My Response to the Reading:
For the last few years I have been collecting articles about how a well-designed video game provides an almost perfect learning environment. Articles that remind us that when you look at video games thru the eyes of developmental psychologists and cognitive scientists, you see that video games consistently offer the elements our brains need to learn new things, from immediate feedback, to practicing to mastery, to adapting to the learner, to motivation.

This is why a well-designed computer math application is especially useful  for teaching math concepts.  LD students who need extended practice and repetition to master new knowledge and skills are often frustrated by the "drill and kill" approach to learning math facts. Yet they will happily spend time drilling AND learning their math facts when the drill is part of of an interesting and motivating computer application.

At the same time, students who are learning new skills quickly and easily can be frustrated by math programs that are moving too slowly. Programs that require hours of "practice" on concepts that have been already mastered. Here too a well-designed computer math application, which is able to monitor and adapt to the learning pace of an indivdual student, can be an incredibly useful tool.

Unfortunately, the amount of money being spent to develop educational games is dwarved by the amount of money being spent developing games for the commercial entertainment industry. Therefore, most educational games pale in comparison to even a mediocre commercial game.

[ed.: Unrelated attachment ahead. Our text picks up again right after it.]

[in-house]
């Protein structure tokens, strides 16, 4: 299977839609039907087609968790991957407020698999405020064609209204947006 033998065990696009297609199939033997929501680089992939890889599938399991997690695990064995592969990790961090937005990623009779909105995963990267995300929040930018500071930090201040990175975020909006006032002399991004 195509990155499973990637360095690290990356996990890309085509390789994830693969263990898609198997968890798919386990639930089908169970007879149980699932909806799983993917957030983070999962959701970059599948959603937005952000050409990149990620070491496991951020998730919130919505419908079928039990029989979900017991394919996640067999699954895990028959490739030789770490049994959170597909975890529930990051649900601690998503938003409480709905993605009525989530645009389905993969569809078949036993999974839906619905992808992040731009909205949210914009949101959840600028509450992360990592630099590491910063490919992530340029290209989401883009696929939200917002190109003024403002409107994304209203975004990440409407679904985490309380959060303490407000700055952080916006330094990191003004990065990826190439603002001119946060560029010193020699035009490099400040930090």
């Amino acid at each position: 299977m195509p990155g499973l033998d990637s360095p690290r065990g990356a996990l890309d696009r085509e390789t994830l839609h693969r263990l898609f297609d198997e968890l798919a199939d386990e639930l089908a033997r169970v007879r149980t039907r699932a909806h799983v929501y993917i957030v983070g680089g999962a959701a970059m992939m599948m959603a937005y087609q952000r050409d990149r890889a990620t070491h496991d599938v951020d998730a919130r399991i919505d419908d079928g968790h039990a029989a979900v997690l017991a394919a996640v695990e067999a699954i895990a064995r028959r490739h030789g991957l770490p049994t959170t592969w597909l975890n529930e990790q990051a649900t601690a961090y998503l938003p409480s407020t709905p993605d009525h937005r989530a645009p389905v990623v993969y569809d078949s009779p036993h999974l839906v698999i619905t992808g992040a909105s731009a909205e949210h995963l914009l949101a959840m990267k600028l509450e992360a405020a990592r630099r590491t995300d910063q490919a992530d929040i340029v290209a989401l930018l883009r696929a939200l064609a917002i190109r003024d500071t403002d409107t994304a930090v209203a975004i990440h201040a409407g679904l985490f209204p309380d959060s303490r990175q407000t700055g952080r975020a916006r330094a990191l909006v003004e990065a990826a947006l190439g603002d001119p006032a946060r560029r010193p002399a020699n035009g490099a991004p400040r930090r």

For this reason I was very interested to read an entire chapter devoted to discussing what choices there were out there in terms of educational applications developed for enhancing instruction in mathematics.

Although the chapter included a great deal of information about using assistive technology to help teach math to students with physical disabilities, as an ET candidate I was more interested in the applications developed to provide meaningful mathematical learning experiences for students regardless of their physical abilities or disabilities.
 


Comments

Lisa Bolig
03/04/2013 10:57pm

Excellent point re: the money being spent on education versus the money being spent on commercial entertainment. VERY unfortunately, this is not the only arena we see this problem in. It's pretty grotesque :(

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angela
03/10/2013 9:21pm

I agree with Lisa, education is not getting the financial support it deserves. Very full website great effort

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